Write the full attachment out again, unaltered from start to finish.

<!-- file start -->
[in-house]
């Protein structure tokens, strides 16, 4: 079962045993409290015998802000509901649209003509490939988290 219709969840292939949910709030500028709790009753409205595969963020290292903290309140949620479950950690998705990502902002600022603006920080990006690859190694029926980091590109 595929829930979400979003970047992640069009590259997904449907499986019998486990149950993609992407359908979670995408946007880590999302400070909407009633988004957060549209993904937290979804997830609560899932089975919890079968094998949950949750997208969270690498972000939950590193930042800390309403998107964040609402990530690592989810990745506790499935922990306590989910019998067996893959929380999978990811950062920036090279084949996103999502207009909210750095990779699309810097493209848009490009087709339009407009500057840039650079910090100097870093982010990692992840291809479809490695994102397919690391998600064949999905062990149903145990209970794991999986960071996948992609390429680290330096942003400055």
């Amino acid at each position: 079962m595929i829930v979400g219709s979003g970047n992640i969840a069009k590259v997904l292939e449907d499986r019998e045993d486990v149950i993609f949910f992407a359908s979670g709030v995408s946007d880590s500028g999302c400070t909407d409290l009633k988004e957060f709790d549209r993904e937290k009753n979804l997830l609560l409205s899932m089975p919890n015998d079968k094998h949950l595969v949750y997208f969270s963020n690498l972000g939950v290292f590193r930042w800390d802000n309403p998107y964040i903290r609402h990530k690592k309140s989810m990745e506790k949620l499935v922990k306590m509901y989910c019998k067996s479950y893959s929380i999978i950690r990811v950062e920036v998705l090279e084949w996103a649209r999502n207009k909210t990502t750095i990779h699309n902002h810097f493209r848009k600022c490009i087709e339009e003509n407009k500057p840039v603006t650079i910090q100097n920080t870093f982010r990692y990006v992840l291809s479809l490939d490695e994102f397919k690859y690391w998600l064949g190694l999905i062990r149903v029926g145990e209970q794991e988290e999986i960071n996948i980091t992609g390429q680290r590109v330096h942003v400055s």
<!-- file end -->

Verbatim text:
[in-house]
């Protein structure tokens, strides 16, 4: 079962045993409290015998802000509901649209003509490939988290 219709969840292939949910709030500028709790009753409205595969963020290292903290309140949620479950950690998705990502902002600022603006920080990006690859190694029926980091590109 595929829930979400979003970047992640069009590259997904449907499986019998486990149950993609992407359908979670995408946007880590999302400070909407009633988004957060549209993904937290979804997830609560899932089975919890079968094998949950949750997208969270690498972000939950590193930042800390309403998107964040609402990530690592989810990745506790499935922990306590989910019998067996893959929380999978990811950062920036090279084949996103999502207009909210750095990779699309810097493209848009490009087709339009407009500057840039650079910090100097870093982010990692992840291809479809490695994102397919690391998600064949999905062990149903145990209970794991999986960071996948992609390429680290330096942003400055």
């Amino acid at each position: 079962m595929i829930v979400g219709s979003g970047n992640i969840a069009k590259v997904l292939e449907d499986r019998e045993d486990v149950i993609f949910f992407a359908s979670g709030v995408s946007d880590s500028g999302c400070t909407d409290l009633k988004e957060f709790d549209r993904e937290k009753n979804l997830l609560l409205s899932m089975p919890n015998d079968k094998h949950l595969v949750y997208f969270s963020n690498l972000g939950v290292f590193r930042w800390d802000n309403p998107y964040i903290r609402h990530k690592k309140s989810m990745e506790k949620l499935v922990k306590m509901y989910c019998k067996s479950y893959s929380i999978i950690r990811v950062e920036v998705l090279e084949w996103a649209r999502n207009k909210t990502t750095i990779h699309n902002h810097f493209r848009k600022c490009i087709e339009e003509n407009k500057p840039v603006t650079i910090q100097n920080t870093f982010r990692y990006v992840l291809s479809l490939d490695e994102f397919k690859y690391w998600l064949g190694l999905i062990r149903v029926g145990e209970q794991e988290e999986i960071n996948i980091t992609g390429q680290r590109v330096h942003v400055s």